BRAZIL-0 FRANCE-1– Much like England, the holders Brazil got this far without being properly tested, but my God, did the French make up for that in this game and then some. It should have been at least 3-0. Zinedine Zidane gave his illustrious opposition a masterclass in how to command a ball at his feet, and his teammates rose to the occasion with him. In the end it was his first ever assist to Thierry Henry [pic] that won the day. It was a delight to see Les Bleus return to their 1998-2000 form when they were virtually unbeatable – this was something that few experts predicted going into this tournament. If they play like this the rest of the way, they will be adding a second star to their jerseys for sure.

THE SEMIFINALS

GERMANY-0 ITALY-2 aet – It’s not often a neutral observer would actually want a game to go to penalties, but I have to admit it would have been interesting to see Lehmann and Buffon go head-to-head. At least there were two stunning goals right at the death for us to savour, most notably Grosso’s sweetest of sweet strikes to break the host nation’s hearts [see pic]. Del Piero finished it off with a well taken effort shortly afterwards, and though the result does not reflect the contest, the Italians deserved their place in the final when all is said and done. One of the biggest disappointments of the tournament has been the form (or rather the lack of it) of German skipper Michael Ballack. Had he ever managed to play like he has in the past for Bayern Munich, they could have gone all the way.

PORTUGAL-0 FRANCE-1– For the 90 minutes it was a drab dull encounter, but anyone with even a passing knowledge of football would have been rooted to this contest throughout nonetheless. Zidane was on a yellow card and since he was to retire from football altogether after the World Cup, you were on tenderhooks whenever he went for a challenge hoping it would not end that way. Luckily it didn’t and he proved the hero in the end, showing the English how to take a penalty against Ricardo by coolly slotting it home with minimum effort after Carvalho fell for Henry’s trickery and brought him down. I was glad to see the Portuguese fall at this hurdle – they played as though they felt they had done enough by getting past England, and in the end it was yet another fruitless campaign for their so-called “Golden Generation” – I wonder how long it will be before we see them go this far again.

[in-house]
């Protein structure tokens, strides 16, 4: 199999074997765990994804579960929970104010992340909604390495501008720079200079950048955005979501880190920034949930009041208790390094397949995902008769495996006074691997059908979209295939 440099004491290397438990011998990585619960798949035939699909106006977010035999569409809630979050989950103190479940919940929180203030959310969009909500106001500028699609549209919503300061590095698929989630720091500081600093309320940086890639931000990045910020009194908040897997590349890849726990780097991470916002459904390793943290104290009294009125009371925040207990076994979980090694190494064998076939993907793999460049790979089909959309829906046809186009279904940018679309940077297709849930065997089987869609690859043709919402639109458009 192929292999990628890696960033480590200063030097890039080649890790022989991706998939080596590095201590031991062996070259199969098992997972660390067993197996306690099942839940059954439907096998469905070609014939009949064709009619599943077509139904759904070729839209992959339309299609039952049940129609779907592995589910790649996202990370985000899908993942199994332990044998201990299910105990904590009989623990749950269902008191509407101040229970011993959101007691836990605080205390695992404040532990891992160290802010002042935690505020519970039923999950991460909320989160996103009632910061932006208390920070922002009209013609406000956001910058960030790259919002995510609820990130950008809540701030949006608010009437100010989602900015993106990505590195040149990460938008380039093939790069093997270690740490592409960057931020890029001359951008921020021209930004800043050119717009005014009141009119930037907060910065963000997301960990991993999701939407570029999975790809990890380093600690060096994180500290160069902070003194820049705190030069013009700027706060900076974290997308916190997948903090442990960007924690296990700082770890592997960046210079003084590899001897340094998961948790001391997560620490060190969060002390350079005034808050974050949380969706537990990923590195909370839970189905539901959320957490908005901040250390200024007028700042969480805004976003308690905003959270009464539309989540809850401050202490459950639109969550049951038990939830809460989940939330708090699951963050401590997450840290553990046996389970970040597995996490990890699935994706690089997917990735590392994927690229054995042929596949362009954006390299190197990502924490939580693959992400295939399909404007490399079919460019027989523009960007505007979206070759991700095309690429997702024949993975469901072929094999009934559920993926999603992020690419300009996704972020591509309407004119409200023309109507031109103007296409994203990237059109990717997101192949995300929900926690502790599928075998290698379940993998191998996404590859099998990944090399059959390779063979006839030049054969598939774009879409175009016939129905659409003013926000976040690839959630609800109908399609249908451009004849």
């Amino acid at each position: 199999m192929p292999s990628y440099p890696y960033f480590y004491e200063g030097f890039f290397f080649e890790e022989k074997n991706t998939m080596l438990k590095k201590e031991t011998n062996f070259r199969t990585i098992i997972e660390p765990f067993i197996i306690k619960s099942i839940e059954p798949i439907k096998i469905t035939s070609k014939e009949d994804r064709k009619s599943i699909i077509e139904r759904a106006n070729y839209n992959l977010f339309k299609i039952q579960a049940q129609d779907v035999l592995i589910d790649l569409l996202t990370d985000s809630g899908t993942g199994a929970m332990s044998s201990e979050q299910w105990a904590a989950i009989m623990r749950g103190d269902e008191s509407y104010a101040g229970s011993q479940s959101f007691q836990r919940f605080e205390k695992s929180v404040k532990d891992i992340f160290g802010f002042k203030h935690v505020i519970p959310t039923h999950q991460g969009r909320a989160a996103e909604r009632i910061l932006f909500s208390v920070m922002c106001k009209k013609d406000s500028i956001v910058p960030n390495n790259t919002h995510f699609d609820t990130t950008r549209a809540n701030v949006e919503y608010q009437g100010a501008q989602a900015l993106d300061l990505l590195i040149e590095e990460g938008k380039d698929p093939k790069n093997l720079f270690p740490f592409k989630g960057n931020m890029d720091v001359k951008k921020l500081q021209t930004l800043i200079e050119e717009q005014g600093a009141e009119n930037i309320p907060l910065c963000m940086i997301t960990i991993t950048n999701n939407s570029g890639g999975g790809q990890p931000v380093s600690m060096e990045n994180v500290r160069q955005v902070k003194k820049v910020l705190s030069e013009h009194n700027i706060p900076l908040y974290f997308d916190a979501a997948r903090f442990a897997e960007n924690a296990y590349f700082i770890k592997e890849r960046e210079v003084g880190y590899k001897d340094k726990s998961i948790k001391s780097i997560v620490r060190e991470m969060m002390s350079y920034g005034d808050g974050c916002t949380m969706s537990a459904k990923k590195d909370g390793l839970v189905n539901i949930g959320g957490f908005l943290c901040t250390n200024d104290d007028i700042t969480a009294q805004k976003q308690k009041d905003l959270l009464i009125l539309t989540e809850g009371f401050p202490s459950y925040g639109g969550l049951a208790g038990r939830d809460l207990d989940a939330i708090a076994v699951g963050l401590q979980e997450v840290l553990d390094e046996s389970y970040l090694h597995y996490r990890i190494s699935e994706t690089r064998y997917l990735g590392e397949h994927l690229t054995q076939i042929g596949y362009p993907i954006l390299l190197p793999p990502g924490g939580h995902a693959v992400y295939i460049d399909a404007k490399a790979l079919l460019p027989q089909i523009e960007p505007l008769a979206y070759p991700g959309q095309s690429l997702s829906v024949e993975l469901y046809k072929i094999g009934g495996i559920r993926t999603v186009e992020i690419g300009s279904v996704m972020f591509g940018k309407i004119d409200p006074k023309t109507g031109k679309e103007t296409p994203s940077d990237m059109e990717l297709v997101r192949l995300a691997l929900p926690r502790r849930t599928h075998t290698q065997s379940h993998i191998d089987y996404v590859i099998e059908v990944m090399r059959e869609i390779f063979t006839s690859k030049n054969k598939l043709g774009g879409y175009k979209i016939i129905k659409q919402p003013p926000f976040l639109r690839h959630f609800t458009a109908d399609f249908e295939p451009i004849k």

all photos courtesy of www.bbc.co.uk


I don’t want to predict the score of the 3rd place playoff on Saturday night between Germany and Portugal because it is quite possibly the most pointless high profile contest in any sport. It’s a throwback to the origins of this tournament from back in the 30s when they modelled the event on the Olympics and thus felt compelled to award a bronze medal. Nowadays the Greek festival comes a poor second in popularity to the World Cup and perhaps a charity match featuring players from all of the 30 nations that did not make the final or maybe even a celebrity challenge match could take its place. My prediction for the final is 2-1 to France aet.